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A completely new approach to translating this Shabbat greeting song

Lecha Dodi

Lecha Dodi

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This mystical hymn to the Shabbat was composed by the kabbalist Rabbi Alkabetz (c. 5260-5340) who was the teacher as well as the brother-in-law of the famed kabbalist Rabbi Moshe Cordovero. Rabbi Alkabetz was one of the members of the esteemed Safed circle of scholars and mystics, which included Rabbi Yosef Caro, Rabbi Moshe Cordovero and Rabbi Yitzchak Luria, the holy Ari. The author signed his name - Shlomo HaLevi - in the acrostic formed by the first letter of the first eight stanzas of the hymn.

One of the themes of the hymn - preparing oneself to greet the Shabbat - is based on the Talmud’s account of how the Sages would welcome the Holy Day (Shabbat 119a): Rabbi Chanina would wrap himself in his cloak and say, “Come, let us go and greet the Shabbat Queen.” Rabbi Yannai would don his robe and say, “Enter O bride! Enter, O bride! ”

The holy Ari included this hymn in his edition of the siddur, and thus it eventually became an integral part of the Shabbat liturgy of Jewish communities everywhere.

Click below for our new, original, rhyming translation

Stanza 1
First stanza and refrain: “Come, let us go and greet the Shabbat Queen.”
Stanza 2
Malchut is united within the mystery of Oneness.
Stanza 3
Shabbat is rooted in the primordial time of Creation
Stanza 4
Shabbat merges into Oneness; all powers of negativity and all adversaries flee from her and vanish.
Stanza 5
Malchut: free yourself from your involvement in the mundane world that restrains and encumbers you
Stanza 6
Shabbat is the time of spiritual awakening.
Stanza 7
Do not be confused by your daunting task.
Stanza 8
In the future 'Zeir Anpin' will receive from 'malchut'.
Stanza 9
On Shabbat, malchut transcends her limitations.
Stanza 10
"Enter O Bride" under the wedding canopy; "enter O Bride" to the home of her husband, the Jewish people.
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james cooley kansaS CITY, s August 7, 2013

acrostic like my 5th grade teacher-Hannah -said acrostic is---,totally fascinating. Reply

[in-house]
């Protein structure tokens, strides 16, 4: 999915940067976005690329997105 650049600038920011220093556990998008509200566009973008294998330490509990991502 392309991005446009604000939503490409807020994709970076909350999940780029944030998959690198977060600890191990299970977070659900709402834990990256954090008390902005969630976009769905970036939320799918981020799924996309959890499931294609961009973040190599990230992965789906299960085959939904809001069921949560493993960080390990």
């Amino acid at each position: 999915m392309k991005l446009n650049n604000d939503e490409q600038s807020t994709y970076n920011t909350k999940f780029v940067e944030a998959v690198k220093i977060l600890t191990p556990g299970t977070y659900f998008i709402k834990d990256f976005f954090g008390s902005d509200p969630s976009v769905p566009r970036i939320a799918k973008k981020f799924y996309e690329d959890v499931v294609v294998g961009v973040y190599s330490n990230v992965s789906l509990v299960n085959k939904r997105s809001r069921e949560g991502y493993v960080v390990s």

Tamar Tessler New York March 5, 2013

for Harry Samuels Wow! Wow! Who is like Your people Israel! Reply

Thomas Karp New Haven, CT August 5, 2010

Approaching Lkhi Dodi anew! The very first time I ever attended a service in synagogue apart from a Bar Mitzvah, I walked into the synagogue right in the middle of Lecha Dodi. I didn't know that it was the practice to turn towards the entrance at its concluding stanza.

It was at that exact moment that I made my entrance!

I always smile at the memory of my own surprise and astonishment, as well as that of everyone else who was there at the time. This is a true story, and I would suppose that if it's of any significance, it is to remind you sons and daughters of Yitzhak that the G-d of Israel has a sense of humor. Reply

Harry Samuels Memphis, TN June 28, 2010

Stanza 10 I once asked a great man, R. Lazar Shore, z"b of Memphis, Tennessee if there was some other reason for facing the rear when reciting this stanza. He said he would give me the answer his rabbi gave him when he asked the same question 75 years earlier and which was the same answer his rabbi had given him years earlier.

"Only the wealthy members of the congregation prayed close to the aron kodesh in the old days. When they turned round they were compelled to see those in the congregation who were in need of a good meal, or financial help or perhaps some emotional support." Reply

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